This is far from an all encompassing list, just something to get you started next time you go grocery shopping. Some foods are fairly general, and I provide some examples as there are literally hundreds of options.  


These foods are all great sources of lean protein, where the food is high in protein and relatively low in fat to keep total calories down. This list assumes the food by itself, so obviously fried chicken breast is not “lean protein.”

  • Egg whites
  • Chicken breast
  • Lean ground chicken
  • Lean cuts of steak
  • Lean ground beef
  • Turkey breast
  • Lean ground turkey
  • Tuna
  • Salmon
  • Pretty much all varieties of fish
  • Shellfish
  • Pork chops, tenderloin
  • Lean ground pork
  • Lean pork/chicken/turkey sausage
  • Greek yogurt
  • Cottage cheese
  • Protein powder/shakes
  • Turkey bacon
  • Milk
  • Kefir


Vegetables: These should be consumed as often as possible, at least 2-3 servings a day. I can't really think of a vegetable you should stay away from, the key here to is to consume a wide variety as all vegetables contain different vitamins and minerals. Usually a vegetable's color will sort of give a hint as to what kinds of nutrients it is dense in, therefore eat a wide variety of different colors of veggies! Brussels sprouts, spinach, cauliflower, zucchini, spaghetti squash, carrots, onions, mixed greens, and bell peppers of all different colors are what constitute a big portion of my veggie intake.

Fruits: Here is where people can get into a little trouble. Many fruits such as apples, melons, and berries, are fairly low in sugar, while many others are higher. So while I wouldn't ever say to not eat these, just be more cognizant of your portions of the following: bananas, mangos, grapes, cherries, tangerines, and figs, as well as any dried fruit. The same rule applies to fruits as veggies: eat a colorful variety. My personal favorites are apples, bananas, blueberries, raspberries, blackberries, and mangos.  

All other carbs:

  • Oatmeal
  • Rice (all varieties)
  • Potatoes (all varieties)
  • Sweet potatoes
  • Couscous
  • Quinoa
  • Beans
  • Ezekiel bread
  • Whole grain bread
  • Whole grain English muffins


Remember fats are over twice as calorically dense as carbs and proteins, so they can add up quickly. Dumping olive oil all over your food or eating nuts by the handful can add hundreds of calories to your day.  

  • Whole eggs
  • Extra virgin coconut oil
  • Extra virgin Olive oil
  • All nut butters (peanut, almond, cashew but be mindful of calories as most are approx 100 calories per tablespoon)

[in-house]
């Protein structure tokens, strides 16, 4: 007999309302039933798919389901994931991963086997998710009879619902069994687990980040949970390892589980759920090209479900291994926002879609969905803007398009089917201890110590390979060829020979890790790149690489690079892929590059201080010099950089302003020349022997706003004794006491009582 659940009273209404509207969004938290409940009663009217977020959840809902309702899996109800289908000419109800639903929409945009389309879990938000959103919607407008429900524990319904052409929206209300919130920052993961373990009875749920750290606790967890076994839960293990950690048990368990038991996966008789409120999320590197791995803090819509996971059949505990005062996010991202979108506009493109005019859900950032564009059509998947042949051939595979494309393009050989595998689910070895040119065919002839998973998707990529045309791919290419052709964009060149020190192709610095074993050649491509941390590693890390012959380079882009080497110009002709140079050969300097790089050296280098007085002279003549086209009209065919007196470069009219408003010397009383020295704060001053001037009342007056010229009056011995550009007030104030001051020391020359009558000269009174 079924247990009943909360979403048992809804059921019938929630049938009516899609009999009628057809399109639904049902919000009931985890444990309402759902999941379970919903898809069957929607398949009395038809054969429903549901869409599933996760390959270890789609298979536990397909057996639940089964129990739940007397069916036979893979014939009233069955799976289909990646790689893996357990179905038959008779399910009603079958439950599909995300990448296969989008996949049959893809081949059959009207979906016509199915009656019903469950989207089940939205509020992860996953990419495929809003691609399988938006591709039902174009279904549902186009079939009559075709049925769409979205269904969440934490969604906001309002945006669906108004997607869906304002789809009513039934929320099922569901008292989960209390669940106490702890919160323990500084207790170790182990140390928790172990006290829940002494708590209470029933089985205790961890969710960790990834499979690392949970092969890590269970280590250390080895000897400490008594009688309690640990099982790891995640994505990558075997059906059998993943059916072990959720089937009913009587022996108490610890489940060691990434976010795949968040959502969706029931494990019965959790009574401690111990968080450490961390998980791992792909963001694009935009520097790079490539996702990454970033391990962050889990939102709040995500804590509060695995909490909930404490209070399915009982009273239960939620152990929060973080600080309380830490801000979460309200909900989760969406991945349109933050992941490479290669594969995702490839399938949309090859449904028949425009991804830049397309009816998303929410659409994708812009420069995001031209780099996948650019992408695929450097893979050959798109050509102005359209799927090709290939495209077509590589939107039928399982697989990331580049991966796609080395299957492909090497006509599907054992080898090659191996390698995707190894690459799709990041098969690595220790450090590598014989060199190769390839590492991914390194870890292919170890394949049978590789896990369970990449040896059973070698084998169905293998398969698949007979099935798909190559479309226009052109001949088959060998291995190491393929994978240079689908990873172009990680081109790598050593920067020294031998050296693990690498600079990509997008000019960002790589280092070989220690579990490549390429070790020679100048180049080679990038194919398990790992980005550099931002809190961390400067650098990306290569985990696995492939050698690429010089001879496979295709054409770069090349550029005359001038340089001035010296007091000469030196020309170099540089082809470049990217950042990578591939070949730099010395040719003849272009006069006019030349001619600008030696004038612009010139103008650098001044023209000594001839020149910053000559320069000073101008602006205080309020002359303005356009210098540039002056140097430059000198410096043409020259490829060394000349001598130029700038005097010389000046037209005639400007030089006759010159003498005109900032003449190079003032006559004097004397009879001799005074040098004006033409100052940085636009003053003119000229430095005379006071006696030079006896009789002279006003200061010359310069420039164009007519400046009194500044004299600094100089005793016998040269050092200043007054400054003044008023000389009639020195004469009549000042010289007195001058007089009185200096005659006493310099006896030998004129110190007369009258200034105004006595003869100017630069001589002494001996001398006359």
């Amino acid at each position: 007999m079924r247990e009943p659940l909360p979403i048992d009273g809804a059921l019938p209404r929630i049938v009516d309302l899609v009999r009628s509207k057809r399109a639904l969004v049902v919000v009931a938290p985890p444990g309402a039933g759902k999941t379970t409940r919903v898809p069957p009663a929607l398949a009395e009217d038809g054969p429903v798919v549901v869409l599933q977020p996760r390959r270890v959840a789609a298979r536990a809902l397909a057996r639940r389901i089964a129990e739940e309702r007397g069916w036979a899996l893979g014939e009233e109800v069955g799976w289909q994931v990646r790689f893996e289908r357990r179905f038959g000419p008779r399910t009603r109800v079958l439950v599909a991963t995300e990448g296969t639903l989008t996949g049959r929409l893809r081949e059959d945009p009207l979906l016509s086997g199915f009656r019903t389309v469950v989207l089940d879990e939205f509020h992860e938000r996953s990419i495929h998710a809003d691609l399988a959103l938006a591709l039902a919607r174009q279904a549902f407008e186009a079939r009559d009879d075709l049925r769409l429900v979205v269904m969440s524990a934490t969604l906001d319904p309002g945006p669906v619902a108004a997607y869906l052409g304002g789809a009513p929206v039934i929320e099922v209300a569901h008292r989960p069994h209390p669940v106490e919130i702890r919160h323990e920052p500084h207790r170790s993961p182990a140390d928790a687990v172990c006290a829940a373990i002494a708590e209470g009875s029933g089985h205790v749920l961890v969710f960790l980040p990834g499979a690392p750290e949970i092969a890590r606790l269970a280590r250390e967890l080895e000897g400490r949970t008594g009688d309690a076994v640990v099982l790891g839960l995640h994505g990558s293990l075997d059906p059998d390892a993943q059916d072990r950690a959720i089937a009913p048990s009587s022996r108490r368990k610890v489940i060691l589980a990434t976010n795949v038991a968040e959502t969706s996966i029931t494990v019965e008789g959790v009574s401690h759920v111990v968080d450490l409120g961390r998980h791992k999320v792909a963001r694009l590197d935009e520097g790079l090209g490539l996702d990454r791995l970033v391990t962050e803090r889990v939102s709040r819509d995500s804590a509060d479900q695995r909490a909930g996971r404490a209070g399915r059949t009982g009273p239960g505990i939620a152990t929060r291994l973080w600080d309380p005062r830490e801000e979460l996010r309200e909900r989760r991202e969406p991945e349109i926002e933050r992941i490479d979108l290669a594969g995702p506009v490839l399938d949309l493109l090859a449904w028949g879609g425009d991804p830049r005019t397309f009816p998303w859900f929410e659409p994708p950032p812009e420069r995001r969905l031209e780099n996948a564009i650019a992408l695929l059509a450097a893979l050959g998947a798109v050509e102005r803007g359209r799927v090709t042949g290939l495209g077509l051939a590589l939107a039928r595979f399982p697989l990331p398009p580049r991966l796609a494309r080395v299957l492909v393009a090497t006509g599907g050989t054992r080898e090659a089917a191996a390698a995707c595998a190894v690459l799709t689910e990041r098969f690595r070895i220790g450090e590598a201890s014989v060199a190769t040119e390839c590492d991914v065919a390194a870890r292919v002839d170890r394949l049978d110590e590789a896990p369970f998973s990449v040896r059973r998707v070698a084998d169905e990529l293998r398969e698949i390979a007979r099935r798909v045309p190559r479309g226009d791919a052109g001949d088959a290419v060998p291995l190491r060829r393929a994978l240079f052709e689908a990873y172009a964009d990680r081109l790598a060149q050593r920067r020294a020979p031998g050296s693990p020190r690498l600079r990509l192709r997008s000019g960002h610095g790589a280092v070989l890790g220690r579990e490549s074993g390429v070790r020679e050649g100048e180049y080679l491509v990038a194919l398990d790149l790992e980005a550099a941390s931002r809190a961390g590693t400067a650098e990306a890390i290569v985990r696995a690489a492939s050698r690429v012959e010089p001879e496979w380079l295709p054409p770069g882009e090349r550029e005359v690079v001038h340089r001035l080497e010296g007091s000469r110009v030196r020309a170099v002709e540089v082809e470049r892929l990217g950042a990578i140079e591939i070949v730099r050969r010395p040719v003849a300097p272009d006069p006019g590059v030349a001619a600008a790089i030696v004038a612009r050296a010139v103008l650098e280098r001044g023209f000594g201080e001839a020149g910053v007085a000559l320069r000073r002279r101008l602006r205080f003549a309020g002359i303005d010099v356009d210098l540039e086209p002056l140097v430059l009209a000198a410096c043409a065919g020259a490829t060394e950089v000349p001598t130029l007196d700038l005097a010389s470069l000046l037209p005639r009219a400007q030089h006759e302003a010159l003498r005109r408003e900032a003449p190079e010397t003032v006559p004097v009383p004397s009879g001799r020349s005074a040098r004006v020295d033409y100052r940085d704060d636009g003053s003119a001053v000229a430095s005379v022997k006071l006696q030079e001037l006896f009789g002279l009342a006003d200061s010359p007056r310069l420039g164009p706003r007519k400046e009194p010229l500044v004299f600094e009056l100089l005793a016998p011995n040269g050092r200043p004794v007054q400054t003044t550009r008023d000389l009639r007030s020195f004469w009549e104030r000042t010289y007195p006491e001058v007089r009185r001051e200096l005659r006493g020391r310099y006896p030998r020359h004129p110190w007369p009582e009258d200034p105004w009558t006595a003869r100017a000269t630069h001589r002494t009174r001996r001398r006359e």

• All nut varieties (peanuts, almonds, walnuts, pecans, cashews, brazil nuts, macadamia nuts) 
  • Avocados
  • Hummus
  • Cheeses (all varieties, but in moderation) 
  • Butter (ideally grass-fed if you have access to it, but regular is fine too)
  • Pumpkin seeds
  • Flaxseed
  • Chia seeds
  • Fish oil

The common theme here is pretty simple: your grocery list should be primarily whole, real, unprocessed foods as that is what our bodies have been living off of throughout the vast majority of our existence as a species.  While there is nothing inherently “wrong” with processed foods, in general they will have less nutrients and fiber than their natural counterparts, and usually are much higher in carbs,fats, and sodium. I advise people to use the 80/20 rule with their diets: have 80% of your calories coming from whole, real foods, and the other 20% you can have some fun with. I find it much easier to follow a diet like this than trying to eat "100% clean”, as people often cave after a few weeks of no junk food and are more likely to binge. Better to include a couple of cookies or a beer or two on a daily basis than totally eliminate them for 2 weeks and then pig out all day Sunday afternoon and eliminate the progress you made.

Take this list with you the next time you go grocery shopping, and stay tuned for my next post in which I’ll go into more detail about eating for your specific goals and how to structure your diet with these foods. Got questions? Let me know in the comments!  

The Chopping Block has some upcoming cooking classes that focus on healthy ingredients to help get your eating habits in shape for summer, including The Greens of Winter and Superfood Spotlight: Fiber and Hydration. If you are interested in learning more about the concept of clean eating, download our new guide Clean Eating: Eat to Live. 

Clean Eating: Eat to Live

Topics: healthy, healthy cooking, healthy eating, body, Ingredients, clean eating